‘The Atlantic’ has trouble identifying when a baby’s heartbeat actually begins

'How the ultrasound pushed the idea that a fetus is a person' contained errors that the magazine was reluctant to change.
Thu Jan 26, 2017 - 11:11 am EST
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WASHINGTON, D.C., January 26, 2017 (LifeSiteNews) -- One of the most powerful magazines in the nation's capital not only published an article full of errors about fetal hearts not really beating and ultrasounds being misused by pro-lifers but refused to admit its errors by correcting their story without acknowledgement.

The Atlantic's article, "How the Ultrasound Pushed the Idea That a Fetus Is a Person" by Moira Weigel, seeks to negate the influence of prenatal ultrasounds in a "war on science" and "common sense."

The pro-abortion Weigel calls a baby that has a heartbeat a "cell mass that might become a fetus," writing "Ultrasound images … played a key role in reducing the status of mothers to 'fetal incubators.'"

Weigel makes several points against ultrasound technology, all of which are completely false.

"The technology has been used to create an imaginary 'heartbeat,'" Weigel incredulously wrote.

For more than 60 years, doctors have used ultrasound technology, and for nearly 40 years they have used it to detect fetal heartbeats. In American society, it has become a tradition as the highly-anticipated first sounding between moms and dads and their babies.

As The Daily Caller pointed out, "In truth, there’s nothing imaginary about either the heart or the heartbeat of a six-week-old fetus."

After receiving complaints, The Atlantic deleted the "imaginary" sentence but didn't acknowledge the correction. The magazine renamed the article and its subhead, again without admitting its deception.

In another glaring falsehood, Weigel stereotyped, "(S)ped-up [ultrasound] videos … falsely depict a response to stimulus."

But Weigel was criticizing a single instance of the technology, not ultrasound "videos" in general. Weigel noted that the late Dr. Bernard Nathanson briefly sped up his video of a fetal ultrasound in the former abortionist's pro-life documentary, The Silent Scream. Nathanson was demonstrating the pre-born's visible response to an abortionist's instrument violating the womb.

The truth is, using ultrasounds to show pre-born responses to stimuli has been long-established as legitimate science by the medical and research communities.

“It is dubious to call this movement a ‘heartbeat’" Weigel wrote. And again, as if to repeat her claim so many times people come to believe it, Weigel asserts, "(T)here is no heart to speak of."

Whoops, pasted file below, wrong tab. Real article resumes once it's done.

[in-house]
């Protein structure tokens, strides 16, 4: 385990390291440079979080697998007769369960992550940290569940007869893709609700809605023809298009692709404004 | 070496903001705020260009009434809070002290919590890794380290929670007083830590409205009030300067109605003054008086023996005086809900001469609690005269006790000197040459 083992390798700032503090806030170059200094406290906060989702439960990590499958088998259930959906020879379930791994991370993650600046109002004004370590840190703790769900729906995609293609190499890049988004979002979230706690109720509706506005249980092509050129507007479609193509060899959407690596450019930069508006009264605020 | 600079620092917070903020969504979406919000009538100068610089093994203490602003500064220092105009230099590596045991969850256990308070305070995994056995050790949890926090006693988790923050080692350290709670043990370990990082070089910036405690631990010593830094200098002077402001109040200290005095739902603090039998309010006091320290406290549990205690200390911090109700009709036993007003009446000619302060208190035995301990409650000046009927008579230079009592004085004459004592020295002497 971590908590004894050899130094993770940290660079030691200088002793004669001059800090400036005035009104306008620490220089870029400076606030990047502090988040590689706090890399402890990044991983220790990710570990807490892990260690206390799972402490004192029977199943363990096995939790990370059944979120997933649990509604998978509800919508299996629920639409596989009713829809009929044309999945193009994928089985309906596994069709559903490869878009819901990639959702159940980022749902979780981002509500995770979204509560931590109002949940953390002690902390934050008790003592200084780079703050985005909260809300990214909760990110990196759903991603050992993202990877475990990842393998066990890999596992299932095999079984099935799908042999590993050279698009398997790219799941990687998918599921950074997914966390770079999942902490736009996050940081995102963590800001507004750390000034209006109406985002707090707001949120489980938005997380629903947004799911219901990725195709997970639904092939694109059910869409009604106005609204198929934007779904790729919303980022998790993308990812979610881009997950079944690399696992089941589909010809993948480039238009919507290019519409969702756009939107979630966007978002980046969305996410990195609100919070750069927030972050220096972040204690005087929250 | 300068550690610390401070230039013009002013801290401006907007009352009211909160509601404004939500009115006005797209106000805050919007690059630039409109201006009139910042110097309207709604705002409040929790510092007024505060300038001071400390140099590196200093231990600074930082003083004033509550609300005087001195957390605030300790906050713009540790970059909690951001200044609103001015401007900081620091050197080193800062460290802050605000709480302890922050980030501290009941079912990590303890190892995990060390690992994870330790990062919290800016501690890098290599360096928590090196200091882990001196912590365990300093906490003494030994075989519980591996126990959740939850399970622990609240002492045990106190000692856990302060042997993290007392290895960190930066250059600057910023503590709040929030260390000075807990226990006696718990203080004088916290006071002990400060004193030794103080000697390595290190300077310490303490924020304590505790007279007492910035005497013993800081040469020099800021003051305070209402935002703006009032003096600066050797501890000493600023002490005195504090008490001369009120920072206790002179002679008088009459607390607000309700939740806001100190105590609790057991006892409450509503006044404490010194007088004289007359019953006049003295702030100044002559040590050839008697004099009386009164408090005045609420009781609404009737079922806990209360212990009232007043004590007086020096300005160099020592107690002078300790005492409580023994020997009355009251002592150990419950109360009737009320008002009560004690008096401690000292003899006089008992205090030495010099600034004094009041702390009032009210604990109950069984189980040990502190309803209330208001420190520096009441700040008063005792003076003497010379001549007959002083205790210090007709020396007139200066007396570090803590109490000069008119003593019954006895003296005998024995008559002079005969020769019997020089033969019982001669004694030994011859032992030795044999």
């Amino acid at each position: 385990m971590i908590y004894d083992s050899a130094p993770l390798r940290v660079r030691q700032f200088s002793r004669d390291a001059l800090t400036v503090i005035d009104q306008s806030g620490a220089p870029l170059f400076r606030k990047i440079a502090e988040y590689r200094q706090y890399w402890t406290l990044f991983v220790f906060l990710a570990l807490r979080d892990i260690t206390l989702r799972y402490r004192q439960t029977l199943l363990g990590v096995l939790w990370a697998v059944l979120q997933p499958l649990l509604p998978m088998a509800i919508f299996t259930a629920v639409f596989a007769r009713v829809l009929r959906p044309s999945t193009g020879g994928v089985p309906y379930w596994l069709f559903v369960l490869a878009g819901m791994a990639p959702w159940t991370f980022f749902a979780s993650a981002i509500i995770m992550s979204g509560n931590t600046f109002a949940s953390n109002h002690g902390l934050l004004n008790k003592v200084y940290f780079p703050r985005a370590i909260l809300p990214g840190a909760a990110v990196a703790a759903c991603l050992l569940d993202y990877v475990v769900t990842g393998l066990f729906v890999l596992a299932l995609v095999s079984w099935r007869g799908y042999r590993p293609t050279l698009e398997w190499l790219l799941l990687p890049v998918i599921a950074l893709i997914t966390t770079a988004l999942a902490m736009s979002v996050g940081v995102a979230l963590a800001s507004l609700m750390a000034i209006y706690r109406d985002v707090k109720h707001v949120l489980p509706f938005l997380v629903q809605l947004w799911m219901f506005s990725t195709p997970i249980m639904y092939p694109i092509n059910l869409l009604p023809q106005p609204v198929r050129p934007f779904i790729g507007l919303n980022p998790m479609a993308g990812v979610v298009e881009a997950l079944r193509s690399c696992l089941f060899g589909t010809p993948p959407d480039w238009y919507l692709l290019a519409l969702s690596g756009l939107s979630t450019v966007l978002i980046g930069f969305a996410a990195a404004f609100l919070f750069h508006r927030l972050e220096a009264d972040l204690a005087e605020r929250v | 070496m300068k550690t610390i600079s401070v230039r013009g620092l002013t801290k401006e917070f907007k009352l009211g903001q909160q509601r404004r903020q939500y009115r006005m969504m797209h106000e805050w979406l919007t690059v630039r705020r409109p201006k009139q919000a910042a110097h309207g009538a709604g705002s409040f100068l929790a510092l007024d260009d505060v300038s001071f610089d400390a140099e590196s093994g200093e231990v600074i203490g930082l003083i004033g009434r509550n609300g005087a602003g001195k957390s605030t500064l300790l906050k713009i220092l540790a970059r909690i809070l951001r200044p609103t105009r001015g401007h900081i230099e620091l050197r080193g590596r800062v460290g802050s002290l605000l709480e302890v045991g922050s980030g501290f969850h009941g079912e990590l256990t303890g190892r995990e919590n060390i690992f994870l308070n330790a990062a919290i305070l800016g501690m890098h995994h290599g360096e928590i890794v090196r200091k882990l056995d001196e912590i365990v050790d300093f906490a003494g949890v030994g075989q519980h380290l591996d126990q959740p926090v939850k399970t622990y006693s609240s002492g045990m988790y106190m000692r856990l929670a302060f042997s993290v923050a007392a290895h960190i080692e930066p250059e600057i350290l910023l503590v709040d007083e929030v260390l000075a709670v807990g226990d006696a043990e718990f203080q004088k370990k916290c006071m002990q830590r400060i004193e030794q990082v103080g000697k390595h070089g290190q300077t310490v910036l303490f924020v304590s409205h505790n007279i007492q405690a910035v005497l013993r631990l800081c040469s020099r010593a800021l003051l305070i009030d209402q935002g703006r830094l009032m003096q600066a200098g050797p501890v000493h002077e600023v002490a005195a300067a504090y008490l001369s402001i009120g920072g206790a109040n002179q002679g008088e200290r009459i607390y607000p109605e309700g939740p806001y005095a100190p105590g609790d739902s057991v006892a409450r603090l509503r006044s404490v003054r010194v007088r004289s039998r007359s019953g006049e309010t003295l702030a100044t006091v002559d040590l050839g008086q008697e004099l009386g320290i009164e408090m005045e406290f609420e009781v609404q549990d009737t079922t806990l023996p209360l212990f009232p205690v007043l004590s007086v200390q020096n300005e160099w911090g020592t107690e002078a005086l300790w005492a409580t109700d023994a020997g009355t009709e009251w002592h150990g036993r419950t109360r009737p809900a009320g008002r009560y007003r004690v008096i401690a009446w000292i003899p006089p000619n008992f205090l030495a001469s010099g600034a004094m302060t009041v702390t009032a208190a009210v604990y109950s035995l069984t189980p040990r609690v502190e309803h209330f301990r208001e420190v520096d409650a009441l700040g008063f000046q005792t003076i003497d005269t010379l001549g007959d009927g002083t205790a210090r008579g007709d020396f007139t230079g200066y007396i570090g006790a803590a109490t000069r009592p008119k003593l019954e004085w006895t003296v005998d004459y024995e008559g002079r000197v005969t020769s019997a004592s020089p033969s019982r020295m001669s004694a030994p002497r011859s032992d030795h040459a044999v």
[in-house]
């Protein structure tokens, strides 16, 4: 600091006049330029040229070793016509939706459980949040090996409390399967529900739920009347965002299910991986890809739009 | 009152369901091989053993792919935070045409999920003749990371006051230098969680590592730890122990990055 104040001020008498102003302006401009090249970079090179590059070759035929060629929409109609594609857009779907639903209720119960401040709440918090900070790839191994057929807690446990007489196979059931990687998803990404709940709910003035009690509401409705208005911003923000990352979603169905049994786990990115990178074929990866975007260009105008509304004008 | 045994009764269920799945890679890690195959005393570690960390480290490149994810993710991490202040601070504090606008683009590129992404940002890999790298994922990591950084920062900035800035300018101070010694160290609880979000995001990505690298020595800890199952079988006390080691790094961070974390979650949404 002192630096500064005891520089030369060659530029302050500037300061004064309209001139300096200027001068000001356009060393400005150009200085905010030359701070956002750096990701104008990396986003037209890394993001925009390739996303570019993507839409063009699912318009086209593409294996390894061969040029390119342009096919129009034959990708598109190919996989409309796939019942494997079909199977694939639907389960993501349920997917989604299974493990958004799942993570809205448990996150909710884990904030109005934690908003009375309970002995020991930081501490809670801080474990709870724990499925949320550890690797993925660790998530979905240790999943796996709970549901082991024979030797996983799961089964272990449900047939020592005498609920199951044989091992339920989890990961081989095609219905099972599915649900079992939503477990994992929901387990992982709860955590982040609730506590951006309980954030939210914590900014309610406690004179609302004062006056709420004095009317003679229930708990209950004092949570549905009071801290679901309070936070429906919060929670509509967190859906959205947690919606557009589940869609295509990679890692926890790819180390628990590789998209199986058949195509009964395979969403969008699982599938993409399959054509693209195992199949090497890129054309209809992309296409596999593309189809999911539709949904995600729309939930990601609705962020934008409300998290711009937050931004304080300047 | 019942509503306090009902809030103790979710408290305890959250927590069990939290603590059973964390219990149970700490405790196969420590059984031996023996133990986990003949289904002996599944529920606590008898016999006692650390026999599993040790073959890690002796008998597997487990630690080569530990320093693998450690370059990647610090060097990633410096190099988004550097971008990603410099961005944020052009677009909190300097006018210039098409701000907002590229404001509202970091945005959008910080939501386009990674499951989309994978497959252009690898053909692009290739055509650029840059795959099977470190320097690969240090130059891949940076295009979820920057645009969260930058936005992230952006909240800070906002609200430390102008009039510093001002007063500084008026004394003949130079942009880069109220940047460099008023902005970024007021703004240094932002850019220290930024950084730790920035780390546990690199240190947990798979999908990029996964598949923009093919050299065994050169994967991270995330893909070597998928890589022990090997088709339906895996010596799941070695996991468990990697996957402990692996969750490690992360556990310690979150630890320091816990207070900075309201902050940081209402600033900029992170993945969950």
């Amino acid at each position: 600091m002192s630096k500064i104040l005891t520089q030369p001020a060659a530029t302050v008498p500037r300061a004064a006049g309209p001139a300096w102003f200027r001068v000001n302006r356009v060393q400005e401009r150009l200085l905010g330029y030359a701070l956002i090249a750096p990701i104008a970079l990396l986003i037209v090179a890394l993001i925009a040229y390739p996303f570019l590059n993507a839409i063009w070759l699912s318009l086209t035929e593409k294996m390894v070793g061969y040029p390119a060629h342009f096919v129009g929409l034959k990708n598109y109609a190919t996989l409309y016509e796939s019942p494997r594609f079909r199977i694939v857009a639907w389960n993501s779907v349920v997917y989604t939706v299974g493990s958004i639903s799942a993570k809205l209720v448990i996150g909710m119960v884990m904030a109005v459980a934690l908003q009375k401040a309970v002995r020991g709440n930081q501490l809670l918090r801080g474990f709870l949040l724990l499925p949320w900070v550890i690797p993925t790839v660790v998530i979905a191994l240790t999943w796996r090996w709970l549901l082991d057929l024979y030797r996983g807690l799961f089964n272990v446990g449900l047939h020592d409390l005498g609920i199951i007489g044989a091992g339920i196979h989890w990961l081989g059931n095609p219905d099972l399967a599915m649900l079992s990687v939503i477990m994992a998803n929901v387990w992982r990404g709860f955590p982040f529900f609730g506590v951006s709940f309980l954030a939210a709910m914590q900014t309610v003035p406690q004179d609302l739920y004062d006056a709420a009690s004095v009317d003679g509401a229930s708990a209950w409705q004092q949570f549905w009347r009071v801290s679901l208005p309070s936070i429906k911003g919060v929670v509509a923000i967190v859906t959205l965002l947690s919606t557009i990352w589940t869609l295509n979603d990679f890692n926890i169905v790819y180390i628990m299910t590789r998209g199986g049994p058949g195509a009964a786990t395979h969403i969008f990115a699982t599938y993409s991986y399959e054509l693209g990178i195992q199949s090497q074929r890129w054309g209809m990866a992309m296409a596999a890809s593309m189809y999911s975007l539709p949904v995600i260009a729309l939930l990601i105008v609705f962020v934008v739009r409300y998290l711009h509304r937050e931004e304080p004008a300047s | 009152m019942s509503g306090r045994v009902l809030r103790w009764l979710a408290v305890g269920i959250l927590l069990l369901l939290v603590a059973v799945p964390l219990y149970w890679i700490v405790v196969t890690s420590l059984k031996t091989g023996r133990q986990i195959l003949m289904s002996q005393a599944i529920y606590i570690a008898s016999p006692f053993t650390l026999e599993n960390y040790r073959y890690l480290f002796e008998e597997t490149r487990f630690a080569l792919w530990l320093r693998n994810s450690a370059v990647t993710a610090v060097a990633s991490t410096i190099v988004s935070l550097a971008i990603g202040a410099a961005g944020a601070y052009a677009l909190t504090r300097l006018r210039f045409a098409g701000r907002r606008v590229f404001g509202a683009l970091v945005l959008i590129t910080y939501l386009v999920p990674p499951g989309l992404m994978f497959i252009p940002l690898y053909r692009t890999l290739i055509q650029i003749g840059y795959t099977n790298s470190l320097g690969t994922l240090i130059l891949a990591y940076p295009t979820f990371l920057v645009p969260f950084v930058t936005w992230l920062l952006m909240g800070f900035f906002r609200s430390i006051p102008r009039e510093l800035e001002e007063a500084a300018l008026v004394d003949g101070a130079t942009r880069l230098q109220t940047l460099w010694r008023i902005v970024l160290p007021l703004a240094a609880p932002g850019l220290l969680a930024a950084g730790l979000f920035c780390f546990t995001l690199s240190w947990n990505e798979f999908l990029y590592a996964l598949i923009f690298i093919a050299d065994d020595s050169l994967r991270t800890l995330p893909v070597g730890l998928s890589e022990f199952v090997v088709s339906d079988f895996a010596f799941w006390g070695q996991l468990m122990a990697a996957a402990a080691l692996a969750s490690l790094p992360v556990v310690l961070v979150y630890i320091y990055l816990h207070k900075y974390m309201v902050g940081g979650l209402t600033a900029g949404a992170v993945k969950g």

Virtually all medical professionals recognize this as the beginning of a baby's heart and his or her heartbeat.

The Mayo Clinic affirms that “four weeks after conception … your baby’s heart is pumping blood.”

Additionally, The Federalist noted that Weigel's article implied the false claim – known to be untrue by many if not most prospective parents – that only men are allowed to use ultrasounds.

Weigel also misrepresented Ohio's Heartbeat Bill and wrote that John Kasich is the governor of Indiana and not the Buckeye state. The Atlantic only later "updated" the error, without acknowledgement.

When The Atlantic finally admitted its error regarding a baby’s heart, the editor's note implied it was the only mistake.

“This article originally stated that there is ‘no heart to speak of’ in a six-week-old fetus. By that point in a pregnancy, a heart has already begun to form," the editors inserted. "We regret the error.”

Eventually, Weigel reveals her real target as the heartbeat bills that have been passed by states around the country and those currently being considered. She attempts to discredit ultrasounds in order to stop pro-life bills that require informed consent in the form of an ultrasound before abortion.

Actually, as The Federalist points out and as the science of ultrasound confirms, "abortion activists know what they’re doing: they are voluntarily choosing to end a precious and distinct human life."

"After all, if that unborn baby girl weren’t alive, the abortionist wouldn’t be so hellbent on killing her," Sean Davis writes. "And if her heart weren’t beating, the abortionist wouldn’t have to try so hard to make it stop."

Ironically, what Weigel intends to be damning evidence against the pre-born's six-week heartbeat actually could be confirmation of earlier signs of life. Trying to disprove the science of ultrasound technology, she writes, "What the appearance of the flicker on the ultrasound shows is not a change of state, but a threshold of the imaging technology."

So then, perhaps, one day technology will improve to show the baby's heartbeat, or other life-affirming evidence attesting to the independent humanity of the pre-born at an even earlier gestational age.

It's our technology, and not the humanity of the pre-born, that has yet to mature to the point of recognizing that a pregnant woman is "with child."

  heartbeat, heartbeat bill, the atlantic, ultrasound

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